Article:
Prison work can not be included in future calculations for a retirement pension, an Austrian ex-convict learned today.
In today’s Grand Chamber judgment in the case Stummer v. Austria (application no. 37452/02), which is final, the European Court of Human Rights held, by a majority, that there had been:
No violation of Article 14 (prohibition of discrimination) of the European Convention on Human Rights in conjunction with Article 1 of Protocol No. 1 (protection of property) and no violation of Article 4 (prohibition of slavery and forced labour).
The case concerned a former prisoner’s complaint of his non-affiliation to the old-age pension system for work performed in prison and his consequent inability to receive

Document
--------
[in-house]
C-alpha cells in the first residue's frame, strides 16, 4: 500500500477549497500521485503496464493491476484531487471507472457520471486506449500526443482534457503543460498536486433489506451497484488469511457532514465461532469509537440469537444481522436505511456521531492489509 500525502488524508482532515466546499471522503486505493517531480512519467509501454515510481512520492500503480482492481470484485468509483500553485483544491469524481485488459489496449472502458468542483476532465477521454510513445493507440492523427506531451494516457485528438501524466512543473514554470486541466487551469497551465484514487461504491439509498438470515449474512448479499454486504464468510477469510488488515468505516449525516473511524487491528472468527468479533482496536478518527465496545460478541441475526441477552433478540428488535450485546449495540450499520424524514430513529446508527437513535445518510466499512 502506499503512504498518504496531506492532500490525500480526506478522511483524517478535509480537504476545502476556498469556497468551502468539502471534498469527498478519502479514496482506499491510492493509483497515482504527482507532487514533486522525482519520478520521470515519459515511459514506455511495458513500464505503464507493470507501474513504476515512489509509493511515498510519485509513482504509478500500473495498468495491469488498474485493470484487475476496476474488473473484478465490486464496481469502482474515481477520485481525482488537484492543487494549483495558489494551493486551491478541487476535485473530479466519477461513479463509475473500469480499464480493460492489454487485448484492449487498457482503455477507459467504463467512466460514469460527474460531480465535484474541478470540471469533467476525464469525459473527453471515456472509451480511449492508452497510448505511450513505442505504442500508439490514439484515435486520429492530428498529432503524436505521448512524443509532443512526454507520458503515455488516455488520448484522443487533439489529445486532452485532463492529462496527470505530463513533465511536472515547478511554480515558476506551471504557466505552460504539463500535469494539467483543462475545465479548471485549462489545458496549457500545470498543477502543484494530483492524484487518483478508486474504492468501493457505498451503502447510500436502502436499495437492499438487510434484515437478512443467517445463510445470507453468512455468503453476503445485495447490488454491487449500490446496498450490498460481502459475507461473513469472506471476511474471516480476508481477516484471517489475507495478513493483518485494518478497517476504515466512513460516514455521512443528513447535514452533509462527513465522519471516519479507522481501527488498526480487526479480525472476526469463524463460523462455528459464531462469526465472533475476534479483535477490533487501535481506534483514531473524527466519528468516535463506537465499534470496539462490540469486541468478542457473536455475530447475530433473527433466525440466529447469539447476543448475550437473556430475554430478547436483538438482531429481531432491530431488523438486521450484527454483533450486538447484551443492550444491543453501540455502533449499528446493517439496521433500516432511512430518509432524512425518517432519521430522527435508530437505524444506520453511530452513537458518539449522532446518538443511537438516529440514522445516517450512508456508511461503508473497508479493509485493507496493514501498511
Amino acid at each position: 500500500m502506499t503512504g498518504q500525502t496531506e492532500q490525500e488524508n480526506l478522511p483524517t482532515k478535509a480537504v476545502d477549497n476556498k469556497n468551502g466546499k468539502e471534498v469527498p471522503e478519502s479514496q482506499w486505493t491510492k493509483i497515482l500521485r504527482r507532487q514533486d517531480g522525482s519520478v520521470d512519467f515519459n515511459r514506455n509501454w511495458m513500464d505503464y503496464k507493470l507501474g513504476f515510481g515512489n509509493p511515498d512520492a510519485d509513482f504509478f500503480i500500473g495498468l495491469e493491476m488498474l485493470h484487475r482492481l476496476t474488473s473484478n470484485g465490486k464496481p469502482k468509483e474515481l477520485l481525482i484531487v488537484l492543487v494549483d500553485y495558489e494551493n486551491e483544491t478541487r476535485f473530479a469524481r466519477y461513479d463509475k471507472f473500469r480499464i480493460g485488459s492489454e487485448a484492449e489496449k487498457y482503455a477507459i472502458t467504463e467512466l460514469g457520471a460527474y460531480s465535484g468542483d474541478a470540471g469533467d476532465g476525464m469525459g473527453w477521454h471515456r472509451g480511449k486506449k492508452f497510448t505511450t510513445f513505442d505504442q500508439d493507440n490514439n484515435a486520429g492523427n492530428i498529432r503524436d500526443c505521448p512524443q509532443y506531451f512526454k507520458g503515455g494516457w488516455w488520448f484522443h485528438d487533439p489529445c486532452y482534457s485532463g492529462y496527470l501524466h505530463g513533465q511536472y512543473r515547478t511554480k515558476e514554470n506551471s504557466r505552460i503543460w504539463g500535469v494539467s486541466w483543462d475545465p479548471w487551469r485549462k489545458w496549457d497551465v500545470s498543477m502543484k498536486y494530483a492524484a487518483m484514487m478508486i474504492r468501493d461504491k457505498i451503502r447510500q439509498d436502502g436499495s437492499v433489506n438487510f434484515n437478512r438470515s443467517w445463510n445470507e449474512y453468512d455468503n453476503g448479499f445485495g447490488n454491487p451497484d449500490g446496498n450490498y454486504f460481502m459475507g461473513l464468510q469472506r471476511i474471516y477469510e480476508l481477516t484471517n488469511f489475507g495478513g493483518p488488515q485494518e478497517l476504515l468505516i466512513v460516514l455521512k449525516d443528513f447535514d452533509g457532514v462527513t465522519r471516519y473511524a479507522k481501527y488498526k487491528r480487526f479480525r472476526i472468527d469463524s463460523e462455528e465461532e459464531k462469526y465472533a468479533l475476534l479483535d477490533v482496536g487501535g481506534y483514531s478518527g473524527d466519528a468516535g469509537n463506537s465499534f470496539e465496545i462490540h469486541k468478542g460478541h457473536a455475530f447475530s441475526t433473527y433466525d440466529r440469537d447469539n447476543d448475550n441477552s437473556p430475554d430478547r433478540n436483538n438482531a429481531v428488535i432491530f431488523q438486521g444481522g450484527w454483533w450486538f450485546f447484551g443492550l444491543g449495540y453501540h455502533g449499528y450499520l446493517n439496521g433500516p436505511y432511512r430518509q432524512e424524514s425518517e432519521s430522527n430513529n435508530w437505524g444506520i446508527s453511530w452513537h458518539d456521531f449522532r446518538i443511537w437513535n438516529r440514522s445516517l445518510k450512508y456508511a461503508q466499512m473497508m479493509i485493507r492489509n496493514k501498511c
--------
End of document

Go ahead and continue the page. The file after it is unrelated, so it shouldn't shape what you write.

pension benefits under that scheme.
The applicant, Ernst Stummer, is an Austrian national who was born in 1938 and lives in Vienna. He spent many years of his life in prison, during which he worked for lengthy periods in the prison kitchen or the prison bakery. As a working prisoner, he was not affiliated to the old-age pension system under the General Social Security Act.